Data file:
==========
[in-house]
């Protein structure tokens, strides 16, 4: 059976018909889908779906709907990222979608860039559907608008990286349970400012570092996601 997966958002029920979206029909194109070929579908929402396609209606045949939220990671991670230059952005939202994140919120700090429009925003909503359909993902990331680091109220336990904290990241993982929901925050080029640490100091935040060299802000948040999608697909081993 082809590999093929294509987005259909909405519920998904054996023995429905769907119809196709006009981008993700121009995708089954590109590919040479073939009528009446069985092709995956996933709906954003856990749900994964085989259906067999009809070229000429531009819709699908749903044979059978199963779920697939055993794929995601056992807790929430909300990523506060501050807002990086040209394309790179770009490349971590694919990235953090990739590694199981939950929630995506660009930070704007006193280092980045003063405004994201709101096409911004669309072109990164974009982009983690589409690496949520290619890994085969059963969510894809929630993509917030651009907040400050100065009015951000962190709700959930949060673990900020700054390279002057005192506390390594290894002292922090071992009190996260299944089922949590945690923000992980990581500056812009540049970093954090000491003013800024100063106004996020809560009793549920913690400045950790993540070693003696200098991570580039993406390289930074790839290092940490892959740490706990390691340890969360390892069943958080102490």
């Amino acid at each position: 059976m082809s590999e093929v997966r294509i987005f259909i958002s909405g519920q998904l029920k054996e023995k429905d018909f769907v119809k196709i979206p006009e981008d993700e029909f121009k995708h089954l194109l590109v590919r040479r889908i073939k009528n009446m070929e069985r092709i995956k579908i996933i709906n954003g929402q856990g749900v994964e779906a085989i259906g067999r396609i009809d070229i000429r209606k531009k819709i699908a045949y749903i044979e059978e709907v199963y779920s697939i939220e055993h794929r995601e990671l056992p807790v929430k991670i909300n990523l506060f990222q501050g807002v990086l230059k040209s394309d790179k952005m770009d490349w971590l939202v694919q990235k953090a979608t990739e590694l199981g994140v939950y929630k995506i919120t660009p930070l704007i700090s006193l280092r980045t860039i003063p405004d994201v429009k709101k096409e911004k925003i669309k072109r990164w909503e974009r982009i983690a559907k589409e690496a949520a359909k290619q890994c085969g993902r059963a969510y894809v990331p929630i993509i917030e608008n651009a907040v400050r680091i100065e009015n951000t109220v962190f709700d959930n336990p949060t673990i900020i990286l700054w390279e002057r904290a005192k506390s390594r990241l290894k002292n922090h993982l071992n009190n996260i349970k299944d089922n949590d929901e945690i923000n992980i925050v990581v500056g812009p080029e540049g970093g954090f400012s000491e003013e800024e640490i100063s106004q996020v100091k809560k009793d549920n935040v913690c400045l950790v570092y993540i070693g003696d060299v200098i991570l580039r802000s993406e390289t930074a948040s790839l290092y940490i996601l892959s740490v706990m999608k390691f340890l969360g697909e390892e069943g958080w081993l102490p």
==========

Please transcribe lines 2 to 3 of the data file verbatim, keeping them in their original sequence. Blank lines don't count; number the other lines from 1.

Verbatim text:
């Protein structure tokens, strides 16, 4: 059976018909889908779906709907990222979608860039559907608008990286349970400012570092996601 997966958002029920979206029909194109070929579908929402396609209606045949939220990671991670230059952005939202994140919120700090429009925003909503359909993902990331680091109220336990904290990241993982929901925050080029640490100091935040060299802000948040999608697909081993 082809590999093929294509987005259909909405519920998904054996023995429905769907119809196709006009981008993700121009995708089954590109590919040479073939009528009446069985092709995956996933709906954003856990749900994964085989259906067999009809070229000429531009819709699908749903044979059978199963779920697939055993794929995601056992807790929430909300990523506060501050807002990086040209394309790179770009490349971590694919990235953090990739590694199981939950929630995506660009930070704007006193280092980045003063405004994201709101096409911004669309072109990164974009982009983690589409690496949520290619890994085969059963969510894809929630993509917030651009907040400050100065009015951000962190709700959930949060673990900020700054390279002057005192506390390594290894002292922090071992009190996260299944089922949590945690923000992980990581500056812009540049970093954090000491003013800024100063106004996020809560009793549920913690400045950790993540070693003696200098991570580039993406390289930074790839290092940490892959740490706990390691340890969360390892069943958080102490």
């Amino acid at each position: 059976m082809s590999e093929v997966r294509i987005f259909i958002s909405g519920q998904l029920k054996e023995k429905d018909f769907v119809k196709i979206p006009e981008d993700e029909f121009k995708h089954l194109l590109v590919r040479r889908i073939k009528n009446m070929e069985r092709i995956k579908i996933i709906n954003g929402q856990g749900v994964e779906a085989i259906g067999r396609i009809d070229i000429r209606k531009k819709i699908a045949y749903i044979e059978e709907v199963y779920s697939i939220e055993h794929r995601e990671l056992p807790v929430k991670i909300n990523l506060f990222q501050g807002v990086l230059k040209s394309d790179k952005m770009d490349w971590l939202v694919q990235k953090a979608t990739e590694l199981g994140v939950y929630k995506i919120t660009p930070l704007i700090s006193l280092r980045t860039i003063p405004d994201v429009k709101k096409e911004k925003i669309k072109r990164w909503e974009r982009i983690a559907k589409e690496a949520a359909k290619q890994c085969g993902r059963a969510y894809v990331p929630i993509i917030e608008n651009a907040v400050r680091i100065e009015n951000t109220v962190f709700d959930n336990p949060t673990i900020i990286l700054w390279e002057r904290a005192k506390s390594r990241l290894k002292n922090h993982l071992n009190n996260i349970k299944d089922n949590d929901e945690i923000n992980i925050v990581v500056g812009p080029e540049g970093g954090f400012s000491e003013e800024e640490i100063s106004q996020v100091k809560k009793d549920n935040v913690c400045l950790v570092y993540i070693g003696d060299v200098i991570l580039r802000s993406e390289t930074a948040s790839l290092y940490i996601l892959s740490v706990m999608k390691f340890l969360g697909e390892e069943g958080w081993l102490p």